A Nebraska family’s year-long battle with weather, Keystone XL and too much corn
It is often difficult to accurately portray the wide range of responsibilities on your farm and ranch to those who don’t live it everyday. Proficiencies in agronomy, record keeping, mechanical repair, marketing and animal husbandry are necessary, of course, and any given day can turn on a dime from one to another.
Add into the mix factors outside your control and community activism, and you have the outline for Ted Genoways’ book, “This Blessed Earth: A Year in the Life of an American Family Farm.”
Genoways follows Nebraska farmer Rick Hammond, his daughter Meghan and her then-fiancé, Kyle Galloway, on the family’s sixth-generation farm in York County, Nebraska.
Genoways, the grandson of western Nebraska farmers, met Rick while on assignment learning about the proposed Keystone XL pipeline project that would move tar sand oil from Canada to Texas. The planned pipeline was slated to slice through the Hammond’s farm, and Rick and Meghan vehemently opposed the project, believing it would cause irreparable damage to their crop land, plus endanger the Ogallala Aquifer, the primary source of irrigation water for much of the Nebraska irrigation industry.
The author explains the off-farm challenges facing the Hammonds, as they do other farmers: politics and trade, fluctuating commodity prices and consumer perception of farmers and food, among them. This is the interesting part, for me. He does a thorough job of diving into the Keystone issue, pointing out that after construction, the pipeline would deliver just 35 full-time jobs to the American economy while delivering Canadian oil to Texas for export. The construction alone would disrupt thousands of acres of farm ground, which never returns to the same productivity.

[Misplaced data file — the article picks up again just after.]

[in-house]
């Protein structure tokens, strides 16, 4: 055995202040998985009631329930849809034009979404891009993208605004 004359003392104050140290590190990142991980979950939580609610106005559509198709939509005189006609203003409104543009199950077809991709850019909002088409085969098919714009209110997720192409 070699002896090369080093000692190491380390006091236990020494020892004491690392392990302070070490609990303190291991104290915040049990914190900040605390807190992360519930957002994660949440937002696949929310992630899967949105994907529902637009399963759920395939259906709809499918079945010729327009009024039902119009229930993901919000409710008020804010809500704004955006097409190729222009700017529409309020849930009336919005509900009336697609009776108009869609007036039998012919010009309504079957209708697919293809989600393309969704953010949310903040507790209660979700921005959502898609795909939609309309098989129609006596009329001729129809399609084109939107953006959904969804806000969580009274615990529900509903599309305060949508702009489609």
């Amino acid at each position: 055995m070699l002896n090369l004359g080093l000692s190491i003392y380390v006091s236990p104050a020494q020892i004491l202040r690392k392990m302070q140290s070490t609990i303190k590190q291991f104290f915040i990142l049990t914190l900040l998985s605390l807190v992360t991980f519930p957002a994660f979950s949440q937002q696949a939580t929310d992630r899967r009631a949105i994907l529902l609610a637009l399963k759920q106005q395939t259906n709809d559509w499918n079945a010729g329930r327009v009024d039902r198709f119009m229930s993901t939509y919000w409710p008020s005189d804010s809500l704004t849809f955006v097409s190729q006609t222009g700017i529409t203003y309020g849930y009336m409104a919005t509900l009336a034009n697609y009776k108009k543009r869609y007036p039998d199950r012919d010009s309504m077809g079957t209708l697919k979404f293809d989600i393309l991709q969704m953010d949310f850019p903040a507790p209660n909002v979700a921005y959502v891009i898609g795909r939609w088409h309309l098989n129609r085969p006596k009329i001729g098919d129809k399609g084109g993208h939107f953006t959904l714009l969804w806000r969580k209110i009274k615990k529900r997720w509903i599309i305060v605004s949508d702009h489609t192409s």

He delves into the ascension of corn/soybean crop rotations and how herbicide resistant crops have revolutionized farming, while farmers have to sign agreements that chip away at their independence.
Genoways also talks about trade, and the nefarious nature by which some foreign countries steal technology from American seed companies. Again, these factors are out of the control of farmers like Rick, but they all eventually influence the bottom line, with higher costs and lower profitability.
The Hammonds are an interesting story in and of themselves. They own Centennial Hill Farm near Benedict, Nebraska, which they acquired from Rick’s wife’s family and have steadily grown over the years. Rick is beginning to transition the farm to daughter, Meghan, who works with him and son Jess, who frequently helps during busy times. Meghan’s high school sweetheart was a Marine, serving in Afghanistan, when he was killed. Author Genoways carefully paints a picture of Meghan’s grief and her relationship with Kyle. It is compelling reading.
Credit goes to him for weaving the day-to-day operations of the farm; the stuff we’ve all been through—repairs, weather, hard decisions about what to plant and where—with the off-farm influences.
I didn’t expect to like this book. In fact, it had sat on my desk for nearly a year before I decided to dig into it. But once I picked it up—I could hardly put it down. You may not agree with the protagonist’s political and societal beliefs in “This Blessed Earth,” but it will make you think.
Bill Spiegel can be reached at 785-587-7796 or [email protected].